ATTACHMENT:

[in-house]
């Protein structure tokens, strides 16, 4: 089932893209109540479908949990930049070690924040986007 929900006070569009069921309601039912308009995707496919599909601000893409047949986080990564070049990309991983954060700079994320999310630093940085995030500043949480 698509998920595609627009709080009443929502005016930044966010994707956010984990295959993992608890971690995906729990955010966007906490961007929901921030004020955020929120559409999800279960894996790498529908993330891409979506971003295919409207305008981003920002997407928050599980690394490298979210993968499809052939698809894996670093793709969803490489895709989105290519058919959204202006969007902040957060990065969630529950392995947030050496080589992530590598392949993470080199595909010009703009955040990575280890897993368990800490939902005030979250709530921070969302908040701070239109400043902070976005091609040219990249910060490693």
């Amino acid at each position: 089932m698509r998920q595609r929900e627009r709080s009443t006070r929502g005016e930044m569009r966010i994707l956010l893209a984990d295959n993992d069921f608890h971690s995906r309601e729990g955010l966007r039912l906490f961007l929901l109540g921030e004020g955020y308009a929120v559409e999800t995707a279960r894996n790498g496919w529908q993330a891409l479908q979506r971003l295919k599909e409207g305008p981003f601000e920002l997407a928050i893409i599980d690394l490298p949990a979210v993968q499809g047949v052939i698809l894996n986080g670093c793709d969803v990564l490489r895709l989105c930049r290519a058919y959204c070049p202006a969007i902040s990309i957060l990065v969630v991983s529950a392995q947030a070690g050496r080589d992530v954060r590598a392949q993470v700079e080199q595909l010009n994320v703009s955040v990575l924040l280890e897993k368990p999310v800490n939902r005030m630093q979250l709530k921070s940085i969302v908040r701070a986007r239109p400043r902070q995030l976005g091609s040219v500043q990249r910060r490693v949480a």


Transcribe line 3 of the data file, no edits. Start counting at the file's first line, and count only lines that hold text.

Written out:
């Amino acid at each position: 089932m698509r998920q595609r929900e627009r709080s009443t006070r929502g005016e930044m569009r966010i994707l956010l893209a984990d295959n993992d069921f608890h971690s995906r309601e729990g955010l966007r039912l906490f961007l929901l109540g921030e004020g955020y308009a929120v559409e999800t995707a279960r894996n790498g496919w529908q993330a891409l479908q979506r971003l295919k599909e409207g305008p981003f601000e920002l997407a928050i893409i599980d690394l490298p949990a979210v993968q499809g047949v052939i698809l894996n986080g670093c793709d969803v990564l490489r895709l989105c930049r290519a058919y959204c070049p202006a969007i902040s990309i957060l990065v969630v991983s529950a392995q947030a070690g050496r080589d992530v954060r590598a392949q993470v700079e080199q595909l010009n994320v703009s955040v990575l924040l280890e897993k368990p999310v800490n939902r005030m630093q979250l709530k921070s940085i969302v908040r701070a986007r239109p400043r902070q995030l976005g091609s040219v500043q990249r910060r490693v949480a």